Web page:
Payday’s Swell for Lube Sales Execs


Sales and marketing managers who work for U.S. lubricant manufacturing companies earn an average of nearly $105,000 a year, up 13 percent from 2002 and about 37 percent higher than the $76,866 average reported by their counterparts working for lube distributors, according to the latest Lubricants Industry Salary Survey conducted by Lubes’n’Greases magazine.

The average sales/marketing manager responding to the 2004 survey is 49 years old and has amassed 20 years of relevant work experience. He or she supervises an average of 6.7 other people, and has 11.4 years of tenure with the current employer, the magazine reports in its November issue. Only 4.4 percent of the 249 sales and marketing executives who replied to the survey are women.

Three out of five respondents work for lubricant manufacturers, while the others work at lube distributors. The high-water mark for earnings among all respondents was $250,000, reported by an executive with a lube manufacturer; the highest at a lube distributor was $170,000. The lowest pay overall — $20,000 — was reported at a lube distributor.

In the prior survey, conducted in 2002, the average pay for sales and marketing execs at lube manufacturers reached $92,751, and at lube distributors it was $64,075. The highest pay seen that year was $300,000 and the lowest was $12,000, both reported by sales/marketing managers working for lube manufacturers.

Lubes’n’Greases’ Lubricants Industry Salary Survey also looks at how compensation varies by type and size of company, geographic region, length of time in the job, and number of people supervised. It illustrates, for example, how pay increases steadily with the size of the staff supervised — not surprising, since the larger turf signals an increasing burden. Managers with lube distributors reported earning about $71,000 a year for supervising fewer than five people, and $78,000 for supervising six to 12 people. Those overseeing a staff larger than 12 saw that average leap to $97,400.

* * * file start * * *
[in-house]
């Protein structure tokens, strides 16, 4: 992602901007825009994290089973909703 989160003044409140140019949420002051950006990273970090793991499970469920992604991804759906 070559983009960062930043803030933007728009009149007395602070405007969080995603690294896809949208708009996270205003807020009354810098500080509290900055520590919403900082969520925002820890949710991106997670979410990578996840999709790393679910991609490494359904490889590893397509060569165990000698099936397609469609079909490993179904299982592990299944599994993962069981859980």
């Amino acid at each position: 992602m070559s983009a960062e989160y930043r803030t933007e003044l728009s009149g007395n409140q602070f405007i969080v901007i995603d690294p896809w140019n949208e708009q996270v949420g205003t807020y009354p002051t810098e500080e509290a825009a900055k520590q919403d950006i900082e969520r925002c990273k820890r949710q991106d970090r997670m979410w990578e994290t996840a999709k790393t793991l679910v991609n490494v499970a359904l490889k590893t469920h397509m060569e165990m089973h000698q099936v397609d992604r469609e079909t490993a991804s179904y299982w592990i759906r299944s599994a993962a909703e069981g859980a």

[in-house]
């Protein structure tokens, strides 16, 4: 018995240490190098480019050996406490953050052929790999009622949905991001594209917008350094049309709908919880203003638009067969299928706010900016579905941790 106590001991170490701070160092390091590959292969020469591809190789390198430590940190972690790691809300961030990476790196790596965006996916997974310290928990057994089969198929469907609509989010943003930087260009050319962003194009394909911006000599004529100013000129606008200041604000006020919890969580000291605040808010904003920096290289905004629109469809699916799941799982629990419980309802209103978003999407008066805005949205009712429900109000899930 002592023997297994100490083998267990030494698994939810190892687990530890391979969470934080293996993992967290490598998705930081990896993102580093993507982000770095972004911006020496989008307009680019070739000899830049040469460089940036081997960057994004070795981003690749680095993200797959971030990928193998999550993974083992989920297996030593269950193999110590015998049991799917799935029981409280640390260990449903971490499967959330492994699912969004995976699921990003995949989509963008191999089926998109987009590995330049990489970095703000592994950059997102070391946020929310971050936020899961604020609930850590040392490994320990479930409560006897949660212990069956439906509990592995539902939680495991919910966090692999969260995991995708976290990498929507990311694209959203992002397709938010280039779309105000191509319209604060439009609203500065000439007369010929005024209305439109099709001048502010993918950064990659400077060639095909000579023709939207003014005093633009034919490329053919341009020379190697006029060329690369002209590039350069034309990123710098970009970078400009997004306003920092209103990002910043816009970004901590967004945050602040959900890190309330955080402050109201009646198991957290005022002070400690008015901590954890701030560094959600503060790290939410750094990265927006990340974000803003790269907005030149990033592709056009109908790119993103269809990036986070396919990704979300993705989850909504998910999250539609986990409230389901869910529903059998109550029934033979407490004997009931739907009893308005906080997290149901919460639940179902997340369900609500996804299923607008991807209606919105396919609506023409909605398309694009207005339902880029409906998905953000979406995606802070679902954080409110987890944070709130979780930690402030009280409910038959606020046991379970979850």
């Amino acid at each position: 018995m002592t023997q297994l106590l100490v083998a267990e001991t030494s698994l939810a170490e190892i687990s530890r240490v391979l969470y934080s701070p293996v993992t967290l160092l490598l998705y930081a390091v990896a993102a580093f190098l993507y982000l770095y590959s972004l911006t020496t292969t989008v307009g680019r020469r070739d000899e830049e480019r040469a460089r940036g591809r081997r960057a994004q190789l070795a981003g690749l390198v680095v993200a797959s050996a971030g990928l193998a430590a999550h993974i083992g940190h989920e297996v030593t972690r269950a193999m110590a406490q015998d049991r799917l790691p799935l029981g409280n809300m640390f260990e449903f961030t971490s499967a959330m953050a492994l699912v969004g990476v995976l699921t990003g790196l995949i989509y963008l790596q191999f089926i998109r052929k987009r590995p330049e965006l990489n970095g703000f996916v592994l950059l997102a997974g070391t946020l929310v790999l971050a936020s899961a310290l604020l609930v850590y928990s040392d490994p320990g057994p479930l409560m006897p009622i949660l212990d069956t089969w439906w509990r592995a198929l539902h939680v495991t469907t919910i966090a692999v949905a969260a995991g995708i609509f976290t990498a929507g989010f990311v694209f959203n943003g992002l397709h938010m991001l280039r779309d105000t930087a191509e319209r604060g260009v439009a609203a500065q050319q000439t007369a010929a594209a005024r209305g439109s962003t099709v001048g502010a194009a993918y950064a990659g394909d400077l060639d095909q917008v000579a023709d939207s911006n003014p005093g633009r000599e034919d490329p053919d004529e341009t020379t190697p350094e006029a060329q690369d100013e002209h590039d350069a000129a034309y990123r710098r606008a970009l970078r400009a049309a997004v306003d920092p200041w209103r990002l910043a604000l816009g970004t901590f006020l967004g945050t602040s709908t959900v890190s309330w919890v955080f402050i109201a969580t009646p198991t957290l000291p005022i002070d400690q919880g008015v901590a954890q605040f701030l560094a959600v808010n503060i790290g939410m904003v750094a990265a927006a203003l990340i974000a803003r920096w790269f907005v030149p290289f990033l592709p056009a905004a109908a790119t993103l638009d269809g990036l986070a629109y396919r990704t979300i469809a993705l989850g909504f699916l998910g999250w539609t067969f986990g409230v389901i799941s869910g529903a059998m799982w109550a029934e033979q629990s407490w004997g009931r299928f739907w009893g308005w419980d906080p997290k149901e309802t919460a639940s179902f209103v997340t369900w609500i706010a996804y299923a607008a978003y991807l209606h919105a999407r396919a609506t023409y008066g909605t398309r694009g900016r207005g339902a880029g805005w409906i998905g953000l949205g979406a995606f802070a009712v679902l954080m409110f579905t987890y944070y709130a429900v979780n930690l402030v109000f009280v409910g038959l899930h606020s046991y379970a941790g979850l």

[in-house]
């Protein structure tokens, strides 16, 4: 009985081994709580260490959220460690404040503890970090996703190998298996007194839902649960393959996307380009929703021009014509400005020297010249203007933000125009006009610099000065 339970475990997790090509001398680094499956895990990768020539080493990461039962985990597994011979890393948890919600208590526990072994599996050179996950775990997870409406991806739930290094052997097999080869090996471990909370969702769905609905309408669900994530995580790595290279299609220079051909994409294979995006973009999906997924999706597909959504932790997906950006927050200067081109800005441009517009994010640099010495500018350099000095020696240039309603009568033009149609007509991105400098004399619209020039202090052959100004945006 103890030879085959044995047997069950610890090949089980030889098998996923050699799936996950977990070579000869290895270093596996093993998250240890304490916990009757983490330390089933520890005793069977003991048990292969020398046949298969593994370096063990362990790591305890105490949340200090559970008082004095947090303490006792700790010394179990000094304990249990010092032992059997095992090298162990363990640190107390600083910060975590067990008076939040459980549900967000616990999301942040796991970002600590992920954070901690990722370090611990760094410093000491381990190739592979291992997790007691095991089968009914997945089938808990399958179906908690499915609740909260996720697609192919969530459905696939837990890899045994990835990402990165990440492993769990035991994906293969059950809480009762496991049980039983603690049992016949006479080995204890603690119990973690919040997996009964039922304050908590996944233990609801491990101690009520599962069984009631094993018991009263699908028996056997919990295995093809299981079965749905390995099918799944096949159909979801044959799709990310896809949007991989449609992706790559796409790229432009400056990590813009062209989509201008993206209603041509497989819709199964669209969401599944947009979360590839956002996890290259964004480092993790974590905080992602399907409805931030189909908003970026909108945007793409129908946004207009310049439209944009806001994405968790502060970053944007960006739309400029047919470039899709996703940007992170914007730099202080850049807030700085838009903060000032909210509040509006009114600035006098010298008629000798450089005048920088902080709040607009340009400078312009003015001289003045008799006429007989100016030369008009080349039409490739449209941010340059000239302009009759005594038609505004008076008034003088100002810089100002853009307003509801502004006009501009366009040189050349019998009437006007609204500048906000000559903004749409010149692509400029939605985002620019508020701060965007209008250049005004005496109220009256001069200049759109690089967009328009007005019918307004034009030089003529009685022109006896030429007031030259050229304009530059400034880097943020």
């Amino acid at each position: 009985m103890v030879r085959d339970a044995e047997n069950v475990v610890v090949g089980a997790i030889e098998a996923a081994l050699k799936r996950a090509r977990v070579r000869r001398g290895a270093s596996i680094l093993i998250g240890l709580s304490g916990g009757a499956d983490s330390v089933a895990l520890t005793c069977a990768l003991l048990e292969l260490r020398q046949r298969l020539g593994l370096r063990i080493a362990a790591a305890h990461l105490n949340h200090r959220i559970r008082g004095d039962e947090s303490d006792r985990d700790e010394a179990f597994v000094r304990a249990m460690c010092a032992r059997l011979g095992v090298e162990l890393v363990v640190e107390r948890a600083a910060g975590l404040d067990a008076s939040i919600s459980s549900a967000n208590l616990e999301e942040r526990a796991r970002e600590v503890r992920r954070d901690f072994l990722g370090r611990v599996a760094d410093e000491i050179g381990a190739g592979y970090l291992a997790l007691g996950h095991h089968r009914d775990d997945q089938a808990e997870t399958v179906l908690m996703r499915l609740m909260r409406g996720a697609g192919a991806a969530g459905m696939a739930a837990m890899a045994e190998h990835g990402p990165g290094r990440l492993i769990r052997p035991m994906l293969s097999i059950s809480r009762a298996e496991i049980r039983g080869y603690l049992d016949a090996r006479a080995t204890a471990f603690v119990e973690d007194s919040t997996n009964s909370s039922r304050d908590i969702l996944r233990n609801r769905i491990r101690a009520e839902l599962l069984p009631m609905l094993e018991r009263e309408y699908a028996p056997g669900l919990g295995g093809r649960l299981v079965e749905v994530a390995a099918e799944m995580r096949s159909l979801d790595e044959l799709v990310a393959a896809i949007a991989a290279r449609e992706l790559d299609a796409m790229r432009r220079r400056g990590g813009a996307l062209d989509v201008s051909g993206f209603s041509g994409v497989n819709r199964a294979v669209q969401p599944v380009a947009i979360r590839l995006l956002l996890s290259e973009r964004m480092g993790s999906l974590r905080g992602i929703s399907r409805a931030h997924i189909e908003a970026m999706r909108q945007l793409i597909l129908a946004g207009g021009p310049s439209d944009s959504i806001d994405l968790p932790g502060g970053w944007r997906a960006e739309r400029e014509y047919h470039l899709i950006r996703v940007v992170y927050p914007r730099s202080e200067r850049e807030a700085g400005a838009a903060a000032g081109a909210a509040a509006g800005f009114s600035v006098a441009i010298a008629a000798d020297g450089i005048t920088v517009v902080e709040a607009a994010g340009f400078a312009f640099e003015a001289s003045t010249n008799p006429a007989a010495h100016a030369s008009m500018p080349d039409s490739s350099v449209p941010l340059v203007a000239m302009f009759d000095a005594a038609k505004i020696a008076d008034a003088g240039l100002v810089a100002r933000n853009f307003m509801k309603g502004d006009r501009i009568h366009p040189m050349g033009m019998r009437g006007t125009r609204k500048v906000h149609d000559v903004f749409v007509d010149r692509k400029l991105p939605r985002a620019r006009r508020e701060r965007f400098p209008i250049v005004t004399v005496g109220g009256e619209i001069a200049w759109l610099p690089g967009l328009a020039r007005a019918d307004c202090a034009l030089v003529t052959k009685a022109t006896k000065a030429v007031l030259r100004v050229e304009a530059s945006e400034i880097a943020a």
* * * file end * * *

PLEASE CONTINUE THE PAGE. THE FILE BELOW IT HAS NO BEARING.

An even steeper progression was sketched by those working for lube manufacturers, where the supervisor of fewer than five earned an average $90,000; of six to 12 earned just under $135,000; and the average for supervising more than 12 people reached $146,800.

Yet it’s not uncommon for the top sales executive at a small lube company to be a one-person shop. “My vice president of sales has no salespeople reporting to him,” Garry Rooney, president of North American Lubricants Co. in San Juan Capistrano, Calif., told Lubes’n’Greases. “The title reflects the fact that it’s a multifaceted job, with responsibility for calling on accounts, managing the distributor network, monitoring the performance of our blending partners, managing inventory, marketing and advertising efforts.”

“Job titles are all over the place in sales management,” agreed Dave Trepton a headhunter with The Nexus Group in Oconomowoc, Wis. Formerly with Ashland Chemical, he now specializes in executive searches for the chemical, base oil and lubricants industry. “Your title might be sales manager, district manager, senior account manager, vice president of sales,” he said, “but in any case, sales skills are a core competitive issue — that’s where a company creates new business, promotes development, and gains entry to new markets.”

When it comes to added benefits that sweeten the take-home packet for sales executives — commissions, bonuses, raises — the gap again opens wide between lube manufacturers and distributors. Almost 68 percent of respondents from lube manufacturers said they got a raise in the past year; only 43 percent of those at distributors did. Sixty-nine percent at lube manufacturers expect a bonus; 61 percent at lube distributors. And 19 percent of sales/marketing respondents at lube manufacturers expect to earn a commission, while 40 percent of those with lube distributors do.

Intriguingly, the sales and marketing managers who answered the survey were divided almost exactly between those who’d held their management position for fewer than five years and those who had been in place for five years or more (the median was four years). The difference in pay was not pronounced, however: The average pay for those in their job less than five years was $95,416, only 3 percent higher than those with greater longevity. This may be a surprise to those who believe that changing places tends to bring a healthy bump in compensation, as was seen in past surveys.

Is this a good time to move? The fourth quarter is definitely the most active, answered Joe Almburg, a former executive recruiter in Delevan, Wis. It’s when many companies are trying to make decisions about the coming year, he said, and measuring their staffing and talent needs.

Almburg, who specialized in recruiting for the lubricants and chemical industries for 17 years, sees things “getting better, but not back yet to where they were in the mid-1990s.”

“Remember,” added Trepton, “just five to seven years ago labor was such a short market that you couldn’t fill jobs, people were unable to hire the great people they needed to make their business grow. You could find people, but not the really top talent that drives business to grow. We’re heading back in that direction, but we’re not there yet.”

This is the fourth time Lubes’n’Greases has directly surveyed key lubricant industry personnel about their compensation. Other executives surveyed include lubricant plant managers and laboratory/R&D/technical managers.

The complete 2004 Lubricants Industry Salary Report will be available in late November for U.S. $75 per copy. For an order form, email and put salary report in the subject field.

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